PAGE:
Of all the Victorian budget cuts the slashing of bicycle infrastructure is perhaps the most puzzling. The Baillieu government has reduced funding for key bicycle programs to zero. This has been met with immediate condemnation from both Labor and the Greens, with the Shadow Minister for Roads and Road Safety Luke Donnellan naming it ‘a horror budget for Victorian bicycle riders’.
This slashing is a sharp divergence from the previous financial year where nearly $15 million was allocated to bicycle infrastructure, an amount comparable to the Brumby government’s 2010/11 budget. And it comes after more than two decades of support and gradual funding increases from both sides of politics. Considering the $41 billion dollars allocated to public sector projects, including $15 million solely for writing a business case for the East-West Link road project, cutting funding for cycling seems rather absurd.
It is certainly a curious decision when demand for cycling has steadily risen in recent years, not to mention the ongoing focus on health and obesity. Bicycle infrastructure is not only of concern to Melbourne’s cycling community and inner-suburban population, as cycling promises to play a central role in Melbourne’s battle to reduce traffic congestion. Bikes take up considerably less space on the road than and statistics show bikes to be 9% of vehicles used in the CBD between 7am and 10am in 2008, an increase from 4% in 2006. Commuter cycling increased by an incredible 43% between 2007 and 2008.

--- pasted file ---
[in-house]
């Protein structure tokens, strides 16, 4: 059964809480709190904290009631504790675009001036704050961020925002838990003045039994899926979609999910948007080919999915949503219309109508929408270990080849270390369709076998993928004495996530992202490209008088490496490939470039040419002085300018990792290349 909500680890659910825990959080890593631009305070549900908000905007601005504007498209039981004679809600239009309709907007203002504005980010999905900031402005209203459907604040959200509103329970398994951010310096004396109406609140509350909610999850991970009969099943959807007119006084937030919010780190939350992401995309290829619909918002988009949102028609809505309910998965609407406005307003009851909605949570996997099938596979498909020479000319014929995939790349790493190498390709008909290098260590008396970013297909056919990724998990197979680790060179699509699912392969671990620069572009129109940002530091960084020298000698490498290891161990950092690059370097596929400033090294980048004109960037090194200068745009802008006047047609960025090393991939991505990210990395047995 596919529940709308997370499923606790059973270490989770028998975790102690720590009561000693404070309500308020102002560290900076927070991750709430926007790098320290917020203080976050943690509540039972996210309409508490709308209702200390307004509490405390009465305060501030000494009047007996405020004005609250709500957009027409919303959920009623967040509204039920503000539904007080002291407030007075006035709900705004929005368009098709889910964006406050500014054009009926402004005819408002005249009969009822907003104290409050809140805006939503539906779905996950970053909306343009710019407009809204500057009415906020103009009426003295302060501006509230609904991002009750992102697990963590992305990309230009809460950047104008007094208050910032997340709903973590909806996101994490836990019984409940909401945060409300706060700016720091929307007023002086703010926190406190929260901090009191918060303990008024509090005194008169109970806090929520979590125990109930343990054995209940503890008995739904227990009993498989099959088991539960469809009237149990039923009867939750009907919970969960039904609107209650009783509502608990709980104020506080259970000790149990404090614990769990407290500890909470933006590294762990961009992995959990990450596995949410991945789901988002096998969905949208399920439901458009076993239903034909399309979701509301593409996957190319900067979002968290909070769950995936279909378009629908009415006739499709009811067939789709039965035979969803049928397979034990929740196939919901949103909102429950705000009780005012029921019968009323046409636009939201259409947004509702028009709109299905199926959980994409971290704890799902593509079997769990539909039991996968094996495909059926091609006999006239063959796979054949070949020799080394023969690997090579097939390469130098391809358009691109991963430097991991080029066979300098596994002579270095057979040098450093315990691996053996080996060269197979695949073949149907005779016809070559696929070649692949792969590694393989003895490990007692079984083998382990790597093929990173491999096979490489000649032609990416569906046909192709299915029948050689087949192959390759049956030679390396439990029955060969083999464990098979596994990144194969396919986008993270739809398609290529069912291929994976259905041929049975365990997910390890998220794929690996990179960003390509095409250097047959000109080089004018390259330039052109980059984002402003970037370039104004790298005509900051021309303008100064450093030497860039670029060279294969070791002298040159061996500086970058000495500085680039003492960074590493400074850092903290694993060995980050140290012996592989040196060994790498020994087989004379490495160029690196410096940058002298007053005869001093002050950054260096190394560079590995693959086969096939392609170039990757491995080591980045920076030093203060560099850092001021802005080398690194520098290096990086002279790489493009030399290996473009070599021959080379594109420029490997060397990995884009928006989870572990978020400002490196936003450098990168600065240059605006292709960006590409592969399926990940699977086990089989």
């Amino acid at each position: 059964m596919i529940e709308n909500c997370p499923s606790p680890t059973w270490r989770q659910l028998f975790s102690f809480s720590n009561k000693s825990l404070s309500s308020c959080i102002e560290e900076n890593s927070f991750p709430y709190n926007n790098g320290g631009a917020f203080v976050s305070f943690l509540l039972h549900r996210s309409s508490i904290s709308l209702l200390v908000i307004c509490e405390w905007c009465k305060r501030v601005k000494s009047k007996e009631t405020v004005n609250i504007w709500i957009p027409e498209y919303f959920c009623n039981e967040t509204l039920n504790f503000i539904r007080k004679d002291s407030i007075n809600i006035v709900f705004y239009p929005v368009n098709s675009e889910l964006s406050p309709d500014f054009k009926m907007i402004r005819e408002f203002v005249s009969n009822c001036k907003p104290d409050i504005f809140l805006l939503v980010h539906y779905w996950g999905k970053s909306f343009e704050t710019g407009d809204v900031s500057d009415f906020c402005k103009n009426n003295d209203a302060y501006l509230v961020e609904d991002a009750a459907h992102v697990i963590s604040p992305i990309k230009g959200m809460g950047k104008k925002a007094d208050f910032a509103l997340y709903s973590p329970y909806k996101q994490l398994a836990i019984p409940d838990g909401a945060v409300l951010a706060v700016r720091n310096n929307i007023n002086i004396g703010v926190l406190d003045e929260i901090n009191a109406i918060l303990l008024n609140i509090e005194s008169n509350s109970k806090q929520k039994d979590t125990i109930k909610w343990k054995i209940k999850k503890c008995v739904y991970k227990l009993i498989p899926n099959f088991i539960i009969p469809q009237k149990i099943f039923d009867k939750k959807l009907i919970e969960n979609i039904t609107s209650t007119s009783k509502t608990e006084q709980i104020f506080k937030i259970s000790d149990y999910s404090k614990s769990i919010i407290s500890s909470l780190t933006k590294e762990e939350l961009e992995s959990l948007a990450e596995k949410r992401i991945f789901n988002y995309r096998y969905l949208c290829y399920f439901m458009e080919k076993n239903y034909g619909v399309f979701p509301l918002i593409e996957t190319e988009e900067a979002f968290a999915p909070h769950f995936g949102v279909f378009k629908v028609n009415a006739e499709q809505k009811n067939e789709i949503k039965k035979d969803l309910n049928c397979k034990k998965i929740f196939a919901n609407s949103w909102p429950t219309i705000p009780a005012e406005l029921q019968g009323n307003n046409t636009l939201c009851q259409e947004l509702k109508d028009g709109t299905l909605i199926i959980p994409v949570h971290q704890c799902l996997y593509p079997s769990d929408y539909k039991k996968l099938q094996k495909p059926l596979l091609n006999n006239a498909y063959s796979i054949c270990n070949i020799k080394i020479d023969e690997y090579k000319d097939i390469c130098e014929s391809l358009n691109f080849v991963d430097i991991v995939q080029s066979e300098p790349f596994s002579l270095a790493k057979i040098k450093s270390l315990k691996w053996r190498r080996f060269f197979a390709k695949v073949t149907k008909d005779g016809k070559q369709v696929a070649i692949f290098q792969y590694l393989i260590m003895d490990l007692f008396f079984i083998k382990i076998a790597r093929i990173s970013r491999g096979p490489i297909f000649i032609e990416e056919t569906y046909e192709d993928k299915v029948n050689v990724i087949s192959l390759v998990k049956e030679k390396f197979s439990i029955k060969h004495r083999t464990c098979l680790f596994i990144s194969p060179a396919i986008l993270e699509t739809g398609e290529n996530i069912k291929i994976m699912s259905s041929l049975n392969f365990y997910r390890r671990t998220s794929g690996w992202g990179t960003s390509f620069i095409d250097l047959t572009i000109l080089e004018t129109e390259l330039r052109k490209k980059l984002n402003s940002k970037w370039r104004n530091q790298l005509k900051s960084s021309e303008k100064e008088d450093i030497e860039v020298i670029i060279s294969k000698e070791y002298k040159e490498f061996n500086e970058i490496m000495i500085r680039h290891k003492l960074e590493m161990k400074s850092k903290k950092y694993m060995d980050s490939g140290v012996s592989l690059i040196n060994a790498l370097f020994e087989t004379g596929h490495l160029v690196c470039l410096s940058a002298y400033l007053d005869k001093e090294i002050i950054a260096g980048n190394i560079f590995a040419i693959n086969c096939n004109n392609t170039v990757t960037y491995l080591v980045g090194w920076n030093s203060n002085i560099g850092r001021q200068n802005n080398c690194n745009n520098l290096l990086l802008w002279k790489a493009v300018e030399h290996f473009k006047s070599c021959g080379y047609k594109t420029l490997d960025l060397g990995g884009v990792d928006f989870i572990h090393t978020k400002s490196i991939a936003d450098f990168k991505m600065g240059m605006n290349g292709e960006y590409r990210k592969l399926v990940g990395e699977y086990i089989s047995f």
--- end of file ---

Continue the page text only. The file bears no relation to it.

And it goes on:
Bicycle Network Victoria suggests that money invested in bikes actually reduces the burden on taxpayers and the budget, and there is scope for research in the area. Certainly there are clear environmental benefits from encouraging cycling, yet this decision is indicative of the Baillieu government’s regressive approach to the environment. Since its election in 2010 this government has displayed amazing disregard for the environment ranging from the alpine grazing fiasco, to scrapping Victoria’s target of 20% emissions reduction by 2020, to recently abandoning its election pledge to replace street lights with energy efficient fluorescent lighting. The slashing of bike infrastructure does not seem out context.
The effects will surely be felt by students from the University of Melbourne, many of whom ride to university for a multitude of reasons including scarcity of parking, public transport costs, or simply exercise and enjoyment. The University has recently installed secure bike parking hubs for staff and students and hosts a Melbourne Bike Share station on its Parkville campus. The 2012/13 budget is an unprecedented slap in the face to all those supporting and using bicycle infrastructure. It is certainly out of touch with Victoria’s transport future.